[Mesa-dev] [PATCH] glsl: Fix type error when lowering integer divisions

Paul Berry stereotype441 at gmail.com
Mon Aug 15 10:45:49 PDT 2011

On 15 August 2011 10:11, Dan McCabe <zen3d.linux at gmail.com> wrote:
> You might also want to consider implementing
>    quotient = int((float(x) + 0.5 * float(y)) * reciprocal(float(y)));
> This rounds the result to the nearest integer rather then flooring the
> result and is arguably faster (assuming that common subexpressions for
> float(y) are hoisted).

I see where you're coming from, and if we were designing a new
programming language from scratch, I might consider the idea.  But I
don't feel like we can break from tradition that strongly.  In every
programming language I'm aware of, dividing two integers to produce an
integer result either rounds toward zero (e.g. C99) or toward negative
infinity (e.g. Python 3.0, if you use the "floor division" operator).
Nobody rounds to nearest.  And I believe I've seen code that relies on
this rounding behavior, for example in computing loop bounds:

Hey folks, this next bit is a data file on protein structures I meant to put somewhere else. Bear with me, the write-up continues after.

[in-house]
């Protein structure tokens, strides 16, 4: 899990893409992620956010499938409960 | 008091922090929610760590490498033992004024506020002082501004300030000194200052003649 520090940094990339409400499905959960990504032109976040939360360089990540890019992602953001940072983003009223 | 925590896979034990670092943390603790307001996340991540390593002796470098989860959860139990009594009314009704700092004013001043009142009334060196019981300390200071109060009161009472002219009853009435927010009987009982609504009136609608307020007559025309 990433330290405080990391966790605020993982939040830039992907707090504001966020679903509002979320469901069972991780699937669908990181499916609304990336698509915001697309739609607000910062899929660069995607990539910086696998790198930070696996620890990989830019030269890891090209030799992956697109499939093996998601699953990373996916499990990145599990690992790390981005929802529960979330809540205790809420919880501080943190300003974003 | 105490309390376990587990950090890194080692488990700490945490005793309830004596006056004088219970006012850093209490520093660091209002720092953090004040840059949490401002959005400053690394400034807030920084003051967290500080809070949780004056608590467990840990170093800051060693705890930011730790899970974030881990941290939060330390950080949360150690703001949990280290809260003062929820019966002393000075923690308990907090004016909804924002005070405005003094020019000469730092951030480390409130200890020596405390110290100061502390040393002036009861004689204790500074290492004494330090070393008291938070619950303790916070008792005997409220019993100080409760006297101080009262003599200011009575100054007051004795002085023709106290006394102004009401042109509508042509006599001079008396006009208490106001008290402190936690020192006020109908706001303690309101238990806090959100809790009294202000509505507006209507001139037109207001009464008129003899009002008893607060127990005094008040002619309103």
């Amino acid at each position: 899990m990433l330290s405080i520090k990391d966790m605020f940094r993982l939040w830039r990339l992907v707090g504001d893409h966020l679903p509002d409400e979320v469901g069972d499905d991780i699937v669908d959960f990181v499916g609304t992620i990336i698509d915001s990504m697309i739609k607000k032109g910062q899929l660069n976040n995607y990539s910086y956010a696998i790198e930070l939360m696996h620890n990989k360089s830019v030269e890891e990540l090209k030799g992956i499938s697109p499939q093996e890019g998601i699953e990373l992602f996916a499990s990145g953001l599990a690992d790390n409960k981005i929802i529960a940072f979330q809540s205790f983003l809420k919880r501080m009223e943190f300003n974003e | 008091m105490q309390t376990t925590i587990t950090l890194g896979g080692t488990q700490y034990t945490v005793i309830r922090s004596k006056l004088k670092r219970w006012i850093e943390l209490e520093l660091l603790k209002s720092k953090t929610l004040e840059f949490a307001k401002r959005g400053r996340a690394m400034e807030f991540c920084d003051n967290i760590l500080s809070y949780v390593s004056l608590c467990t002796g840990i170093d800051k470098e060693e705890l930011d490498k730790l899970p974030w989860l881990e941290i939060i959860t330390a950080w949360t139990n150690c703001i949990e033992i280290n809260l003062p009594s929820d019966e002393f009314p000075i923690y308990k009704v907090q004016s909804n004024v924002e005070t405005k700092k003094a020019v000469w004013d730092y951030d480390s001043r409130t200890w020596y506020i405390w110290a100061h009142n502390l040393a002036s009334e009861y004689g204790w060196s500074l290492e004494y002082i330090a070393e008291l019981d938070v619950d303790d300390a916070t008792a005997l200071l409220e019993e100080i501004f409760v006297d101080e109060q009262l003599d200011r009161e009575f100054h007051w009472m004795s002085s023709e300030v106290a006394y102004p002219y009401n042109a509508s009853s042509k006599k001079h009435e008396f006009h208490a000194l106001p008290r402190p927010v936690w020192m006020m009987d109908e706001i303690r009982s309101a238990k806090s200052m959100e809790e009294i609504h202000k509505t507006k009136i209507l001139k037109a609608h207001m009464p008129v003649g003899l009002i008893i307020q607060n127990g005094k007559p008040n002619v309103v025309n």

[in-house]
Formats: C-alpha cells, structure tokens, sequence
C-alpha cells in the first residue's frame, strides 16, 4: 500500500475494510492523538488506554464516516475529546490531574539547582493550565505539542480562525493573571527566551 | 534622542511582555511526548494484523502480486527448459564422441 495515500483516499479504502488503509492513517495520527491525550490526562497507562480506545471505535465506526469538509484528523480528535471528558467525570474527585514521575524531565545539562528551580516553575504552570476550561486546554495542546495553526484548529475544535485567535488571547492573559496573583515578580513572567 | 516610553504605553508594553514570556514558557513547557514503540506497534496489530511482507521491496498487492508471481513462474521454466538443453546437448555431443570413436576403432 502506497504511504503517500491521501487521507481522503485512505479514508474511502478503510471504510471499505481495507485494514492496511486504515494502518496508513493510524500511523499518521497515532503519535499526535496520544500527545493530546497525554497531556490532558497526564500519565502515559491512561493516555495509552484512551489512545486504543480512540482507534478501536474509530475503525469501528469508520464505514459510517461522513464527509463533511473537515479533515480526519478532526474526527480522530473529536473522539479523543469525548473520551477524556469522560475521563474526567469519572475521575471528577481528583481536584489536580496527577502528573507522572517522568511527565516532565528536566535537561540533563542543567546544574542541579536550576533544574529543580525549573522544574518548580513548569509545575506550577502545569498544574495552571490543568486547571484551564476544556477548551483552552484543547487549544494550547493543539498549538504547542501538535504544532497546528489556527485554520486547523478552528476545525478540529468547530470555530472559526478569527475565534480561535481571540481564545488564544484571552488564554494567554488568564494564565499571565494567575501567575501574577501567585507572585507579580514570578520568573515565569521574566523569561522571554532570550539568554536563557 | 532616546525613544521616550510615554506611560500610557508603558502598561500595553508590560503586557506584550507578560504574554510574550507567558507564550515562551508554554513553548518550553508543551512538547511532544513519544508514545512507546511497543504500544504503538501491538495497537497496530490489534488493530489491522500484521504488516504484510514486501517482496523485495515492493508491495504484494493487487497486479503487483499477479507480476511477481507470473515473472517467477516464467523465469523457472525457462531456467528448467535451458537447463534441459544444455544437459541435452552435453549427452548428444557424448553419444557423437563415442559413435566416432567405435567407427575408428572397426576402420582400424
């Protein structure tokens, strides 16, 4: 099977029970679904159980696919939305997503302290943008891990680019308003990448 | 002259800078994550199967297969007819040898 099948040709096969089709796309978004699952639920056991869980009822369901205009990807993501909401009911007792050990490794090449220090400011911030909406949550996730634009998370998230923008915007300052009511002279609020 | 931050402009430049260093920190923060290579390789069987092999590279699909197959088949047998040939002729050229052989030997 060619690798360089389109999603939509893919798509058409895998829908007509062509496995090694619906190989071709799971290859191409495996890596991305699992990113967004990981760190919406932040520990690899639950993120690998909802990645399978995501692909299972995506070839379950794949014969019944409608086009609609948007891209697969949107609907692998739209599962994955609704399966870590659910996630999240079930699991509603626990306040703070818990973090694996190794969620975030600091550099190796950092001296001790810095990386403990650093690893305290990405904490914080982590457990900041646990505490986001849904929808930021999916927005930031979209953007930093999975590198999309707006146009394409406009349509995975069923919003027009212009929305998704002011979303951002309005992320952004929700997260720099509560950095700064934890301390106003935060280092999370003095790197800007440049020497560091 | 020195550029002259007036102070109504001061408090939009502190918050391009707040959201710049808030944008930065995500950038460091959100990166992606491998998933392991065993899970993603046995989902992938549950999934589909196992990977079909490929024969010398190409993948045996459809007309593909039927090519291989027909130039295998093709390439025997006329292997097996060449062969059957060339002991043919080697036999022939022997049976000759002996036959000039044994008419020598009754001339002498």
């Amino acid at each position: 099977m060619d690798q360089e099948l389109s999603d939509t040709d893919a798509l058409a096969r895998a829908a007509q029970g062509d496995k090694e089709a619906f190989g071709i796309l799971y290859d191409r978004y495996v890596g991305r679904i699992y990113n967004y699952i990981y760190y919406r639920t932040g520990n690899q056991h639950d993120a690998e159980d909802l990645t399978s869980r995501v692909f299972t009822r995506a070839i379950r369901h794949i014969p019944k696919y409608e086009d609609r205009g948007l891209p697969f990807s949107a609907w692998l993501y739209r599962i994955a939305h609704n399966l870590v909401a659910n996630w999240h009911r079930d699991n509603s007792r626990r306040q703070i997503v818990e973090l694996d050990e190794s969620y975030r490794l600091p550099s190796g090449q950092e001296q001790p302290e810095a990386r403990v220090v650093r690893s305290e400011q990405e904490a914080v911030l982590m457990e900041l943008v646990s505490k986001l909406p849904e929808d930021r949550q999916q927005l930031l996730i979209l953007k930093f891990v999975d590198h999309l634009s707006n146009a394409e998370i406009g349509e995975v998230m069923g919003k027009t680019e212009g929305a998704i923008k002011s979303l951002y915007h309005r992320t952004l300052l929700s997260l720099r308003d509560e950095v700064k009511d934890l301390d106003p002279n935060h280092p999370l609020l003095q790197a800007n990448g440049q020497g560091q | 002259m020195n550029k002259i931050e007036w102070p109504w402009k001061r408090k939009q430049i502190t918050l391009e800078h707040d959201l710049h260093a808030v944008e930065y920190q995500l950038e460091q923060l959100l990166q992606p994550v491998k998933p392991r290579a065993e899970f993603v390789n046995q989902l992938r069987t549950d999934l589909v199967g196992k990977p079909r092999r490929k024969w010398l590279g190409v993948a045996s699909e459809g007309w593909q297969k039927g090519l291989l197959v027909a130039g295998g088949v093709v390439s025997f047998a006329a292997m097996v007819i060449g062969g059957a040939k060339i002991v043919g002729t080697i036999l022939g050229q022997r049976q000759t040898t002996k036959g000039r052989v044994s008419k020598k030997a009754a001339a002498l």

// access an array in groups of three, ignoring any leftover bit at the end
for (int i = 0; i < array_length/3; ++i) {
  ...access array elements 3*i, 3*i+1, and 3*i+2...

If we redefined integer division to do "round to nearest", code like
the above would break.

Incidentally, my experiments so far with the nVidia Linux driver
indicate that it implements "round toward zero" behavior.

It's really too bad that the GLSL spec doesn't narrow down corner
cases like these, or make reference to standards that do.  It seems
like their intention has been to make the language as C-like as
possible--how hard would it have been for them to say "Integer
operations are defined as in C99"?

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